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Cablegate: Copper Diggers Back at Gecamines Concession After Deadly

VZCZCXRO0426
PP RUEHBZ RUEHDU RUEHGI RUEHJO RUEHMR RUEHRN
DE RUEHKI #0276 0801308
ZNR UUUUU ZZH
P 201308Z MAR 08
FM AMEMBASSY KINSHASA
TO RUEHC/SECSTATE WASHDC PRIORITY 7701
INFO RUEHXR/RWANDA COLLECTIVE
RUCNSAD/SOUTHERN AF DEVELOPMENT COMMUNITY COLLECTIVE
RUEAIIA/CIA WASHDC
RHMFISS/HQ USEUCOM VAIHINGEN GE
RUZEJAA/JAC MOLESWORTH RAF MOLESWORTH UK

UNCLAS KINSHASA 000276

SIPDIS

SENSITIVE
SIPDIS

E.O. 12958; N/A
TAGS: PHUM PGOV EMIN ELAB KPKO CG
SUBJECT: Copper diggers back at Gecamines concession after deadly
clash with police


1. (SBU) The situation in the Katanga mining center of Likasi, where
police March 6 fired on a group of illegal copper miners protesting
their expulsion from a nearby parastatal concession, has returned to
normal, a MONUC analyst told us March 20. Local officials have
permitted diggers to return to the site, and there have been no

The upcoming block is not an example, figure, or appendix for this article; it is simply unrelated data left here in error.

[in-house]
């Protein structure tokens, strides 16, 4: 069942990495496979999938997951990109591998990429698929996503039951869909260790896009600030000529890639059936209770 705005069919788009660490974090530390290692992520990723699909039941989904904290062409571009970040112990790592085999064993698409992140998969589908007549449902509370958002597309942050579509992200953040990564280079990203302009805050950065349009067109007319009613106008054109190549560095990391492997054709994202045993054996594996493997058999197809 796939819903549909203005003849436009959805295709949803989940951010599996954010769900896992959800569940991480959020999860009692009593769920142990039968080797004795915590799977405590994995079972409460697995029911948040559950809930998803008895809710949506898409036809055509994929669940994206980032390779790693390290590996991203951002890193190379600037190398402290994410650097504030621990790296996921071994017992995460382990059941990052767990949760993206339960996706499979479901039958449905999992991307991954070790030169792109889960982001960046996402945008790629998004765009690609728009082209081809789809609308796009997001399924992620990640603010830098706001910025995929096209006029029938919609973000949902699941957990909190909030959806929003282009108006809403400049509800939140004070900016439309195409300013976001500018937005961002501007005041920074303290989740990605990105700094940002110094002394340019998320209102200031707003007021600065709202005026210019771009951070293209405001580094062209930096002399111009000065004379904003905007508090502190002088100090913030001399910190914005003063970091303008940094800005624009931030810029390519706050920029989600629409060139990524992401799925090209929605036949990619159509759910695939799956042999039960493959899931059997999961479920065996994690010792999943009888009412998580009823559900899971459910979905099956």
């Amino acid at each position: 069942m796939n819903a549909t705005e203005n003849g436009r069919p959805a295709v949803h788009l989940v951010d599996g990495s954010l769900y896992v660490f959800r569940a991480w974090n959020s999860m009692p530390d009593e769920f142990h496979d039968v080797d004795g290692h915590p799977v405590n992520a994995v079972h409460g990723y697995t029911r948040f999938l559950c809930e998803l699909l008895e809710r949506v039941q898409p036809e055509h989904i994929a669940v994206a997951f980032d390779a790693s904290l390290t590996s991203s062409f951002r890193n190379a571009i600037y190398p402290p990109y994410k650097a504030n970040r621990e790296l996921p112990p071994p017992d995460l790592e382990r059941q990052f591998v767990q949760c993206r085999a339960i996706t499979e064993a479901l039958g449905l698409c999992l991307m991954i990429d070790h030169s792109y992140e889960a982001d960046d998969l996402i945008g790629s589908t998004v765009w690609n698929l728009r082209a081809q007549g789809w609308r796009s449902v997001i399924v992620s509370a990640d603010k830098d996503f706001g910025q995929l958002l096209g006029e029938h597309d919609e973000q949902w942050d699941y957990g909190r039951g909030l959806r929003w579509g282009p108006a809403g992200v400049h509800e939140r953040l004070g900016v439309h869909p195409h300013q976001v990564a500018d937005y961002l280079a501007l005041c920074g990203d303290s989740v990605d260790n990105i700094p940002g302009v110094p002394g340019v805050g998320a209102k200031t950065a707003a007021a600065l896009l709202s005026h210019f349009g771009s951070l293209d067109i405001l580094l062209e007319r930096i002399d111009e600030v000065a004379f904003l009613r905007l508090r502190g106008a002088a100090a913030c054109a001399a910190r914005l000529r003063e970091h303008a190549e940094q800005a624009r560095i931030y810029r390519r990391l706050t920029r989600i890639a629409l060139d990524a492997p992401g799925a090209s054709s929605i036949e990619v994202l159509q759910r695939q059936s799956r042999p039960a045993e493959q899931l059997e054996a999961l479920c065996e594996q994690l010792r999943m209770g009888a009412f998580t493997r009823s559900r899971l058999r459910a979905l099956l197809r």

reports of further incidents during the past two weeks. Governor
Moise Katumbi, who had earlier promised the diggers they would not
be expelled, has moved to open an investigation into the death of a
minor shot by police during the demonstration.

2. (SBU) The incident reportedly originated in a request by the
copper and cobalt parastatal Gecamines for the police to clear
illegal miners from its Kamatanda quarry near Likasi. On March 6, a
group of several hundred of these diggers demonstrated in Likasi to
protest their expulsion and proclaim their right to dig for copper
there. Police and demonstrators clashed, resulting in the shooting
death of a boy as well as 32 people wounded, according to press
reports.

3. (SBU) On March 7, a meeting called by Katumbi with provincial
deputies from Likasi and representatives of the diggers agreed to
open an investigation into the incident and permit the diggers to
return to the site. The MONUC analyst told us there have since been
no further incidents. The police officer who accused of shooting
the boy is reportedly in custody.

4. (SBU) Comment: Approximately 150,000 "artisanal" miners scavenge
illegally for ore at inactive or undeveloped Katanga mining
concessions, earning perhaps two to three dollars a day from selling
their pickings to local intermediaries. Gecamines has given no
reason for the expulsion, although press reports speculate about
possible connections to transfer of concessions to Chinese
interests. MONUC is continuing to monitor the situation and does
not rule out a future attempt to move the diggers to another
location. End comment.

GARVELINK

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